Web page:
UC Davis Agricultural and Resource Economics

Matthew Gammans, University of California, Davis

Double-Cropping and Adaptation to Climate Change in the United States

Date and Location

Thursday, December 6, 2018, 4:10 PM - 5:30 PM
ARE Library Conference Room, 4101 Social Sciences and Humanities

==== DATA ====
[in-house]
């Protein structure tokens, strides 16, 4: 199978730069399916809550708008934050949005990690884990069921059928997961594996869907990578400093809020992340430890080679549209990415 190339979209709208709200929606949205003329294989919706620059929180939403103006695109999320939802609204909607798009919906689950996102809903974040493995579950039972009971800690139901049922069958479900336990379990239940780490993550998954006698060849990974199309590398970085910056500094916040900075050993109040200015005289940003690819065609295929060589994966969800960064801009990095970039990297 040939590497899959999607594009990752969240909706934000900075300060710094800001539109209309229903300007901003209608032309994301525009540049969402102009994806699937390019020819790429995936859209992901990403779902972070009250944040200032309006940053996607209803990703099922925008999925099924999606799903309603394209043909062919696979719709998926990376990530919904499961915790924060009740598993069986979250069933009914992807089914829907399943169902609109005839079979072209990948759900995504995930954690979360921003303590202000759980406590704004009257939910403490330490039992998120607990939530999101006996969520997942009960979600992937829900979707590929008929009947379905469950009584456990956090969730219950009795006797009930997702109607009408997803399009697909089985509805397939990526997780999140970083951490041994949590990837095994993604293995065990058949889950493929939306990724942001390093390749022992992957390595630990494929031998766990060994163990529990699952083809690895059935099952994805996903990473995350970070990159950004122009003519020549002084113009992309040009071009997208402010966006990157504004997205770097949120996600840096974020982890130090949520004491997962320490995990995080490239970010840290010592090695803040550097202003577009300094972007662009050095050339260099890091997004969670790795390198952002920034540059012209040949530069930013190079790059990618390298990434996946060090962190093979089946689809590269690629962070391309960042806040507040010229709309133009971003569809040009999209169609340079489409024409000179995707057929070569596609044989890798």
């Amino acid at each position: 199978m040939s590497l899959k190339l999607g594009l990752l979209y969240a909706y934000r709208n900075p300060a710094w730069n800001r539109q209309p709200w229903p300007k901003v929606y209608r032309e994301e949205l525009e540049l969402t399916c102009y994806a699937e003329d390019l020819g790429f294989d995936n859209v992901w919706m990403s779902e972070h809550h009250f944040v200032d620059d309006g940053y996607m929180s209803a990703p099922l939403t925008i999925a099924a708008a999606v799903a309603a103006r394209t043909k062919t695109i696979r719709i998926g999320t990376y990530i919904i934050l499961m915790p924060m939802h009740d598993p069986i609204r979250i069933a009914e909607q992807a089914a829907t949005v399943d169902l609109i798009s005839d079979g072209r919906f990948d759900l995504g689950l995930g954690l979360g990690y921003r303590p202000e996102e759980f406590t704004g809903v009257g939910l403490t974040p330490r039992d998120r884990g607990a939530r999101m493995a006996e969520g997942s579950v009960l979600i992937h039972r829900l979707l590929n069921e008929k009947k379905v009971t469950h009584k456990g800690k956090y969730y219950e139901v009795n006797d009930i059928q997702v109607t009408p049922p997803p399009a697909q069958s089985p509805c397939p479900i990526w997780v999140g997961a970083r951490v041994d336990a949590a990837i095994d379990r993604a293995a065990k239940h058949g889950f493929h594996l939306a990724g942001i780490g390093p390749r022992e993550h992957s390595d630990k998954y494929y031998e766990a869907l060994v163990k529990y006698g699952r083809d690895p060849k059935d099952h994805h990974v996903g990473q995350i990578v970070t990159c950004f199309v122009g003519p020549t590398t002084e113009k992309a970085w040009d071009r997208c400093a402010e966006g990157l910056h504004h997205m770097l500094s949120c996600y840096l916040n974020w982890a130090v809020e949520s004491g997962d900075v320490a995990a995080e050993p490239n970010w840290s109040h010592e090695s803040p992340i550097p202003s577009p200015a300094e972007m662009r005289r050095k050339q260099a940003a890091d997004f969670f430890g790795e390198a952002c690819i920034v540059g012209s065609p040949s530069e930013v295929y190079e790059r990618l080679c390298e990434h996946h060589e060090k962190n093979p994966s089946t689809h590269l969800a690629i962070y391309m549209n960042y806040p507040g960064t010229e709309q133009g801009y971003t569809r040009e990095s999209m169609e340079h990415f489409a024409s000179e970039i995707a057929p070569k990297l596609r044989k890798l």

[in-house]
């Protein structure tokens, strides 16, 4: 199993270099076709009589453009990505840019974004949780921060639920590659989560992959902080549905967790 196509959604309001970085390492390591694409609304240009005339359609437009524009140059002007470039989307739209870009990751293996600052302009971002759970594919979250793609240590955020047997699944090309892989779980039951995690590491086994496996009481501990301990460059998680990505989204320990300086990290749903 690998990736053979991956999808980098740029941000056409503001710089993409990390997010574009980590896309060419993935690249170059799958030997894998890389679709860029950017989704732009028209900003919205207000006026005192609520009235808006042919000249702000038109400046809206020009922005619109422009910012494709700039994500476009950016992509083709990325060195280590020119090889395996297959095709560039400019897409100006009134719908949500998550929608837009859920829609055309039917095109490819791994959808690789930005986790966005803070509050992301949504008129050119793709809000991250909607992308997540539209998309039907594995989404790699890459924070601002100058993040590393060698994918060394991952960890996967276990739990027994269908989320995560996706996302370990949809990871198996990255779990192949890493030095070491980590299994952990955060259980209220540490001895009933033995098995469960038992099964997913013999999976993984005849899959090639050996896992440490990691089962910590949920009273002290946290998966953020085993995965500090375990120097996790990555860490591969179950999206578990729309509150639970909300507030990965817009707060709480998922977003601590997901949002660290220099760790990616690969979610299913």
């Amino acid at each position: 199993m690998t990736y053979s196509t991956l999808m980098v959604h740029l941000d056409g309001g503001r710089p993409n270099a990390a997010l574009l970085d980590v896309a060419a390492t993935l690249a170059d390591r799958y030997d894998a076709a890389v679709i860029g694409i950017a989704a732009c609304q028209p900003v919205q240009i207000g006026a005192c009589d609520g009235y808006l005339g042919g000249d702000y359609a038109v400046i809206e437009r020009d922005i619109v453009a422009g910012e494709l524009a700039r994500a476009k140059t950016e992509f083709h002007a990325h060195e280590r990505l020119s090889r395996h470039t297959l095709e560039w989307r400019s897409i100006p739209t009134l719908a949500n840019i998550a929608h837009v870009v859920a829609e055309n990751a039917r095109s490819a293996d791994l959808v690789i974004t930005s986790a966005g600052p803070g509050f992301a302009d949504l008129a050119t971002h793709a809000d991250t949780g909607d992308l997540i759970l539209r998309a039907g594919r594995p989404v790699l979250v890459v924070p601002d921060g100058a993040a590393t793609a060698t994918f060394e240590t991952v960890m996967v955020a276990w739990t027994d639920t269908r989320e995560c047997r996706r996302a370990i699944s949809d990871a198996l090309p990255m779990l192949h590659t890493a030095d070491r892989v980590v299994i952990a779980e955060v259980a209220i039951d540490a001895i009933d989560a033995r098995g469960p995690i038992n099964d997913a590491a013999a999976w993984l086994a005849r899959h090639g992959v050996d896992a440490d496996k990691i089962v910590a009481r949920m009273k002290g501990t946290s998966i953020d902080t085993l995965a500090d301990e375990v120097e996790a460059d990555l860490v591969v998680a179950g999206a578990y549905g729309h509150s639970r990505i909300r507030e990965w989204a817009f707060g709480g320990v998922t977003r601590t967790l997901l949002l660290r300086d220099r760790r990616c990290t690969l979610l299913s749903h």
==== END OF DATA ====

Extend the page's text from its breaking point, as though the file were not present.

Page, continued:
Climate change is projected to have large negative impacts on the yields of key crops in the US, largely channeled through increased exposure to heat during the growing season. Warming may also increase opportunities for double cropping by expanding the frost-free period. We use high-resolution land use data and regression analysis to explain farmers’ propensity to double-crop wheat with soybeans in the Eastern US. Critically, our approach uses county fixed effects to control for unobservable economic and agronomic factors. Our estimates imply that a 2.5◦C warming does not increase the prevalence of double-cropping, as decreases in double-cropping in warmer regions offset potential increases in cooler regions. A statistical model of county yields further indicates that yields of double-cropped soybeans are about 15% lower than those of single-cropped soybeans, an estimate consistent with agronomic research. In total, we find little evidence that double-cropping is likely to buffer the calorie impacts of warming on soy agriculture.

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